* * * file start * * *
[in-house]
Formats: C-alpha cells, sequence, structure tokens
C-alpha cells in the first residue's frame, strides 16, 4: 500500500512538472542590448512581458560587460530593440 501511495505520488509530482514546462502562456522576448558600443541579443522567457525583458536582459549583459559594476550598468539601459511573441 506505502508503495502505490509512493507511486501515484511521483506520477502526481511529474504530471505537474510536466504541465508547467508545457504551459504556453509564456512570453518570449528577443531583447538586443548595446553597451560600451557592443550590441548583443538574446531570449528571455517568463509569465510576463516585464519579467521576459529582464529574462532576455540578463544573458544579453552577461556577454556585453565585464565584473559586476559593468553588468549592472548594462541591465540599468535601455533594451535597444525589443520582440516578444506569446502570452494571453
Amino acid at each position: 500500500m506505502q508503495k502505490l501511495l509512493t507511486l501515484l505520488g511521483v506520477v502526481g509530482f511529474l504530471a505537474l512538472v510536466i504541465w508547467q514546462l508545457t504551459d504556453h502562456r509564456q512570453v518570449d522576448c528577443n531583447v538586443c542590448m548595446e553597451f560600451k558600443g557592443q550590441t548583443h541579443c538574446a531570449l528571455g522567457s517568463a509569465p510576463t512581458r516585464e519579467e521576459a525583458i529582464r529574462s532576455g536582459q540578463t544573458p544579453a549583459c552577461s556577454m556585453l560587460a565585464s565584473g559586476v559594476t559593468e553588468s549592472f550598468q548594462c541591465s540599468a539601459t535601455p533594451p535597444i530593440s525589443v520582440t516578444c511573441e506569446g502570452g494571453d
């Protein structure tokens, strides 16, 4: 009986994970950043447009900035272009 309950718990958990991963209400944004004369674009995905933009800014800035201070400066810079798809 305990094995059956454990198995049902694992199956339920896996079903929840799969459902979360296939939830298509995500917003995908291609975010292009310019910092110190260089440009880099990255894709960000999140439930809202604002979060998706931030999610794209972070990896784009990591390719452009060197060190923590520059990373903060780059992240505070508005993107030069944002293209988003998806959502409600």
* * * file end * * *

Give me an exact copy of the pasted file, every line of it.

[in-house]
Formats: C-alpha cells, sequence, structure tokens
C-alpha cells in the first residue's frame, strides 16, 4: 500500500512538472542590448512581458560587460530593440 501511495505520488509530482514546462502562456522576448558600443541579443522567457525583458536582459549583459559594476550598468539601459511573441 506505502508503495502505490509512493507511486501515484511521483506520477502526481511529474504530471505537474510536466504541465508547467508545457504551459504556453509564456512570453518570449528577443531583447538586443548595446553597451560600451557592443550590441548583443538574446531570449528571455517568463509569465510576463516585464519579467521576459529582464529574462532576455540578463544573458544579453552577461556577454556585453565585464565584473559586476559593468553588468549592472548594462541591465540599468535601455533594451535597444525589443520582440516578444506569446502570452494571453
Amino acid at each position: 500500500m506505502q508503495k502505490l501511495l509512493t507511486l501515484l505520488g511521483v506520477v502526481g509530482f511529474l504530471a505537474l512538472v510536466i504541465w508547467q514546462l508545457t504551459d504556453h502562456r509564456q512570453v518570449d522576448c528577443n531583447v538586443c542590448m548595446e553597451f560600451k558600443g557592443q550590441t548583443h541579443c538574446a531570449l528571455g522567457s517568463a509569465p510576463t512581458r516585464e519579467e521576459a525583458i529582464r529574462s532576455g536582459q540578463t544573458p544579453a549583459c552577461s556577454m556585453l560587460a565585464s565584473g559586476v559594476t559593468e553588468s549592472f550598468q548594462c541591465s540599468a539601459t535601455p533594451p535597444i530593440s525589443v520582440t516578444c511573441e506569446g502570452g494571453d
């Protein structure tokens, strides 16, 4: 009986994970950043447009900035272009 309950718990958990991963209400944004004369674009995905933009800014800035201070400066810079798809 305990094995059956454990198995049902694992199956339920896996079903929840799969459902979360296939939830298509995500917003995908291609975010292009310019910092110190260089440009880099990255894709960000999140439930809202604002979060998706931030999610794209972070990896784009990591390719452009060197060190923590520059990373903060780059992240505070508005993107030069944002293209988003998806959502409600």